Ultimately, the effect needs to depend on less stuff.

Here is a perfect place for functional setState. Have a look:

const [list, setList] = useState([]);

// Normal setState:
setList(list.map(...))

// Functional setState:
setList(oldList => oldList.map(...))

The functional or “updater” form of the state setter will take a function, and pass the current state value to that function. Whatever the function returns becomes the new state value.

This is great because it means we don’t need to depend on list to be able to update the list!

Here’s our functional setState fix applied:

const [list, setList] = useState([]);

const showLoading = useCallback((id, loading) => {
  // Update the list
  setList(currentList => currentList.map(item => {
    if(item.id === id) {
      return {
        ...item,
        isLoading: loading
      }
    }
    return item;
  }));
}, []); // <-- depends on nothing, now

useEffect(() => {
  // Connect the websocket
  const ws = new Websocket(...);

  // A message signals to reload one of the `list` items
  ws.addEventListener("message", e => {
    showLoading(e.id, true);
  });

  // Before next effect runs, close this websocket
  return () => ws.close();
}, [showLoading]); // <-- showLoading will never change

That change fixes the problem. Now, when websocket messages come in, showLoading will be called, the list will be updated, and the effect won’t run again.

Move Callbacks Inside The useEffect

You might run into something like this, where the useEffect needs to call a function from the surrounding scope:

const doStuff = () => { ... }

useEffect(() => {
  if(whatever) {
    doStuff();
  }
}, [whatever, doStuff]);

This isn’t great, because the effect will re-run on every render.

Remember that React calls your component function on every render, and const doStuff here is just a local variable – a variable that will go out of scope when the function ends, and be recreated the next time around.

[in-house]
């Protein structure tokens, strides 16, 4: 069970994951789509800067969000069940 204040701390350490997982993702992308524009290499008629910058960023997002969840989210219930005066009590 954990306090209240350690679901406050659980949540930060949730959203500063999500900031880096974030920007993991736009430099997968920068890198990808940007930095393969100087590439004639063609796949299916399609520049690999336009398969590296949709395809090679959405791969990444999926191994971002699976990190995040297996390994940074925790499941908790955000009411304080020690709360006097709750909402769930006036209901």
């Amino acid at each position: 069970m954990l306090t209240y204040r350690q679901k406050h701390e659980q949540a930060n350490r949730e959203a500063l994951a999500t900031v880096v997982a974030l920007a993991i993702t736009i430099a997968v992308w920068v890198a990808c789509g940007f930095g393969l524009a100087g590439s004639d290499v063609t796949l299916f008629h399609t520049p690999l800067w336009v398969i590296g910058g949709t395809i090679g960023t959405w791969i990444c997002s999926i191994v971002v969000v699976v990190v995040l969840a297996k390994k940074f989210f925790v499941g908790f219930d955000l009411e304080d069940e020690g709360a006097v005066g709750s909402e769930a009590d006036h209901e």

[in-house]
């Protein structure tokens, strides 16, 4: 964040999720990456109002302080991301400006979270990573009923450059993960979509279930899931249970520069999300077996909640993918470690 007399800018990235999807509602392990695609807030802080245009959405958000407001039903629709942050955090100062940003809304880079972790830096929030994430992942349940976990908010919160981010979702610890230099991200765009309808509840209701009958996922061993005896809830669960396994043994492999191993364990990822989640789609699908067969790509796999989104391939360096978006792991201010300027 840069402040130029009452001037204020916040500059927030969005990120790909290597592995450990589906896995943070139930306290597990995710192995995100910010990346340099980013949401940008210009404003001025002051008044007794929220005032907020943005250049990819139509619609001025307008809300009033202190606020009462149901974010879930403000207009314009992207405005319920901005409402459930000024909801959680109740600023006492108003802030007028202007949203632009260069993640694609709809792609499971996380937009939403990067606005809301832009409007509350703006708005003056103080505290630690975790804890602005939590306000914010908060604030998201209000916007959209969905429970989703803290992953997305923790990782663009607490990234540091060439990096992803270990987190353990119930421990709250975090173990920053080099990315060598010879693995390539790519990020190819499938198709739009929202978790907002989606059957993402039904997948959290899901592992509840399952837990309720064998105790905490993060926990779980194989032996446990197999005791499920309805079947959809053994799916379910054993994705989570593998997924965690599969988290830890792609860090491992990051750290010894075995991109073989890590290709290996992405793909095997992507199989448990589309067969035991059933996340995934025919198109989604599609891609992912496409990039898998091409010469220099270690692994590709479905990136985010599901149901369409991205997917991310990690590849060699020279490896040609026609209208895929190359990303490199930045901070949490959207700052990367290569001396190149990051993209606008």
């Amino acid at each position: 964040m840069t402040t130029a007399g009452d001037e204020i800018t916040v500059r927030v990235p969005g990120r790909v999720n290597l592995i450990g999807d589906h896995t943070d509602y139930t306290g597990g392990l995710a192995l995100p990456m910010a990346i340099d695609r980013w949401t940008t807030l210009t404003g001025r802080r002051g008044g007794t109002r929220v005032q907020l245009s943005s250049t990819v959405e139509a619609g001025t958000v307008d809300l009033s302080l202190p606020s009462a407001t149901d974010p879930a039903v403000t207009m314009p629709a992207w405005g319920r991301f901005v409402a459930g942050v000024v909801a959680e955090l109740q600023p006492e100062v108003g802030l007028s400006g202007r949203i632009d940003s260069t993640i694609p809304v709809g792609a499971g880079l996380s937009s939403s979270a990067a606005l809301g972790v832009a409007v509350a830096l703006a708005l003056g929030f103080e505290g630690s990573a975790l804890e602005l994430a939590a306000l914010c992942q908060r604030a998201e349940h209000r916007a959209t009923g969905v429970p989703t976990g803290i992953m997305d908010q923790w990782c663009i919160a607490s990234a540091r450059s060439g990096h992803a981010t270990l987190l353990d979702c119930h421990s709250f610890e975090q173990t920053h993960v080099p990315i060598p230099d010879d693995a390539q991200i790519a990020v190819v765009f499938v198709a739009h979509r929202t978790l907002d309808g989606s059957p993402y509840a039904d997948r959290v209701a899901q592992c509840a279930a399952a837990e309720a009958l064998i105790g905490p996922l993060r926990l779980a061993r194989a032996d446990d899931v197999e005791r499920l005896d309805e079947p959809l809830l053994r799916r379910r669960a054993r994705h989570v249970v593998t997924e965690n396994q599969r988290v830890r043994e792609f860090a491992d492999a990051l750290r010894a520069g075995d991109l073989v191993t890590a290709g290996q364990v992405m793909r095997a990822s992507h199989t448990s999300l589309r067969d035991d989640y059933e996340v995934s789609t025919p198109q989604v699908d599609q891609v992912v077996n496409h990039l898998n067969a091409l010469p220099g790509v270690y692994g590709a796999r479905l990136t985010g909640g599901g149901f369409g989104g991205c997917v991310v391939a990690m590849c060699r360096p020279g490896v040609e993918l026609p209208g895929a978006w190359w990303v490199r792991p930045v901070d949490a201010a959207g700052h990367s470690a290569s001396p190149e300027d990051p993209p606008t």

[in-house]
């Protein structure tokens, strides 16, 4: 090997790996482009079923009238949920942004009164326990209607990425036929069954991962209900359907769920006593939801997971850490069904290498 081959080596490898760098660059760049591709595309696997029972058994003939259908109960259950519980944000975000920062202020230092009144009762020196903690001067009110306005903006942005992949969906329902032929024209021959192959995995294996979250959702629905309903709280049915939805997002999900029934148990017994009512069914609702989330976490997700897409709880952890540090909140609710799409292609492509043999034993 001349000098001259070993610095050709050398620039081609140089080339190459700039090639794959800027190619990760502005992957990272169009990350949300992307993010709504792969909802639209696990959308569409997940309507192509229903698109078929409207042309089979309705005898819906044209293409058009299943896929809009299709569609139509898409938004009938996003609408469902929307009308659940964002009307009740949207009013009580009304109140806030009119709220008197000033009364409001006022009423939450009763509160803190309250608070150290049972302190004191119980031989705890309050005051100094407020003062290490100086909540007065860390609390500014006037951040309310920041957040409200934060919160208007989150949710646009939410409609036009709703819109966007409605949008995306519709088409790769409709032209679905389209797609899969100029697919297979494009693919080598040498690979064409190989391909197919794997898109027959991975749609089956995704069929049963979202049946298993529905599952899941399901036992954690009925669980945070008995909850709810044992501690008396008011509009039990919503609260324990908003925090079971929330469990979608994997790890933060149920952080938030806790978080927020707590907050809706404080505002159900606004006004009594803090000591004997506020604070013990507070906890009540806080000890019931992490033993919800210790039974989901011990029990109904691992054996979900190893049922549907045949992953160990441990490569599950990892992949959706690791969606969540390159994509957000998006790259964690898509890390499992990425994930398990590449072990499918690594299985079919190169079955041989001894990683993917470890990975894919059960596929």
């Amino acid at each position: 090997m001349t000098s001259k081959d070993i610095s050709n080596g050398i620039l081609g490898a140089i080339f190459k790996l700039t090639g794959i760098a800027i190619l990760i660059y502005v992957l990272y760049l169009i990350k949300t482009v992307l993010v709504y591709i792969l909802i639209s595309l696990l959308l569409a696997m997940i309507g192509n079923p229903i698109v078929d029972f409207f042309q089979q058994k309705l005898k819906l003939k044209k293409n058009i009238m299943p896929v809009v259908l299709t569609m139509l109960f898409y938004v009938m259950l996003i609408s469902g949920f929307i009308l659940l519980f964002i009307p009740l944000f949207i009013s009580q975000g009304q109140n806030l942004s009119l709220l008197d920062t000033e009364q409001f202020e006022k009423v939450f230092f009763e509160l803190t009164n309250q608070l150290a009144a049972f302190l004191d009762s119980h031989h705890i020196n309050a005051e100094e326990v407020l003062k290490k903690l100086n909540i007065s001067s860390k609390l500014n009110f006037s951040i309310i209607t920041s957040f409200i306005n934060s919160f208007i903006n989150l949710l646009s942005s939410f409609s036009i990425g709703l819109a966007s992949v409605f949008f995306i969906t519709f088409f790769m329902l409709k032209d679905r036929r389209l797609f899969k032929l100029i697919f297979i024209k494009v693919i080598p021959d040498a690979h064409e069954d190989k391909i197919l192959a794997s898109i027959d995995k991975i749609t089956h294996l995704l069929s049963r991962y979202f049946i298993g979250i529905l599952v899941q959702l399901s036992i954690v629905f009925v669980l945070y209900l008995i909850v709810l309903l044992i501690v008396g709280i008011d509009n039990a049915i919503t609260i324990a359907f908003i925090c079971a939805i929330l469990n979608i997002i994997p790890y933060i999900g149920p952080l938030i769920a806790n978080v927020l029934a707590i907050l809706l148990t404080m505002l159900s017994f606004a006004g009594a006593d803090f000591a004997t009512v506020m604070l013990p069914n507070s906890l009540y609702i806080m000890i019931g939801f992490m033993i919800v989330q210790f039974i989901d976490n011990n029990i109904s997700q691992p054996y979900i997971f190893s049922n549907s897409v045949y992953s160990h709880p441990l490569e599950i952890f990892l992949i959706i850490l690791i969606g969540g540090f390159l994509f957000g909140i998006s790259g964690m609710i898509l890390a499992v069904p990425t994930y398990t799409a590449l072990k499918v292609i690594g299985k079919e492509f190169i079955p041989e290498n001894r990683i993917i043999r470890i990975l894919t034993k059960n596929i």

To make this effect run less often, move the callback inside the effect:

useEffect(() => {
  const doStuff = () => { ... }

  if(whatever) {
    doStuff();
  }
}, [whatever]);

Further Reading on useEffect

React’s useEffect hook can feel like a magical incantation sometimes. Mostly, it’s that dependency array.

With no array at all, your effect function will run every render.

With an empty array [], the effect will run only once.

With variables in the array, like [a, b], the effect will run only when a or b change.

These variables can be state or one or more props or anything else you need.

Check out my post Examples of the useEffect Hook for more depth and more examples.

Learning React can be a struggle — so many libraries and tools!
My advice? Ignore all of them :)
For a step-by-step approach, check out my Pure React workshop.

Pure React plant

Learn to think in React

  • 90+ screencast lessons
  • Full transcripts and closed captions
  • All the code from the lessons
  • Developer interviews
Start learning Pure React now

Dave Ceddia’s Pure React is a work of enormous clarity and depth. Hats off. I'm a React trainer in London and would thoroughly recommend this to all front end devs wanting to upskill or consolidate.

Alan Lavender
Alan Lavender
@lavenderlens